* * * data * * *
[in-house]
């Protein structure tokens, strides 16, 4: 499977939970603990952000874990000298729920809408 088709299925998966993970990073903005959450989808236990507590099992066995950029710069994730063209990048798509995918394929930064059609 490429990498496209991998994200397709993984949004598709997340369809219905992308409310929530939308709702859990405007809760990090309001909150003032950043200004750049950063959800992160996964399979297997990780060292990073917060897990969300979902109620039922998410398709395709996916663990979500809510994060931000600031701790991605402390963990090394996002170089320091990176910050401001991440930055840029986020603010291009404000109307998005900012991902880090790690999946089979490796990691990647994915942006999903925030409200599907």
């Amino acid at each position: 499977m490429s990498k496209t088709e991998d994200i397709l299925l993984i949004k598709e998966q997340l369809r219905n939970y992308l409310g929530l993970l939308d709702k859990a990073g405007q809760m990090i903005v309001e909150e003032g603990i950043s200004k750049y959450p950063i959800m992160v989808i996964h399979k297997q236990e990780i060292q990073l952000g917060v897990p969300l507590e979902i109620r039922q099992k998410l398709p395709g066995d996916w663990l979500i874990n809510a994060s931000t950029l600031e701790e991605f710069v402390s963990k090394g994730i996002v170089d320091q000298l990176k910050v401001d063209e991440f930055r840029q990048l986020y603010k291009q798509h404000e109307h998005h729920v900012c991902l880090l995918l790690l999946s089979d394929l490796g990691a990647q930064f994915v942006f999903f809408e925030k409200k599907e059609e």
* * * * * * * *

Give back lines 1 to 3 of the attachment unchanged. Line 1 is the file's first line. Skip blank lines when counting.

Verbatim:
[in-house]
């Protein structure tokens, strides 16, 4: 499977939970603990952000874990000298729920809408 088709299925998966993970990073903005959450989808236990507590099992066995950029710069994730063209990048798509995918394929930064059609 490429990498496209991998994200397709993984949004598709997340369809219905992308409310929530939308709702859990405007809760990090309001909150003032950043200004750049950063959800992160996964399979297997990780060292990073917060897990969300979902109620039922998410398709395709996916663990979500809510994060931000600031701790991605402390963990090394996002170089320091990176910050401001991440930055840029986020603010291009404000109307998005900012991902880090790690999946089979490796990691990647994915942006999903925030409200599907």
């Amino acid at each position: 499977m490429s990498k496209t088709e991998d994200i397709l299925l993984i949004k598709e998966q997340l369809r219905n939970y992308l409310g929530l993970l939308d709702k859990a990073g405007q809760m990090i903005v309001e909150e003032g603990i950043s200004k750049y959450p950063i959800m992160v989808i996964h399979k297997q236990e990780i060292q990073l952000g917060v897990p969300l507590e979902i109620r039922q099992k998410l398709p395709g066995d996916w663990l979500i874990n809510a994060s931000t950029l600031e701790e991605f710069v402390s963990k090394g994730i996002v170089d320091q000298l990176k910050v401001d063209e991440f930055r840029q990048l986020y603010k291009q798509h404000e109307h998005h729920v900012c991902l880090l995918l790690l999946s089979d394929l490796g990691a990647q930064f994915v942006f999903f809408e925030k409200k599907e059609e």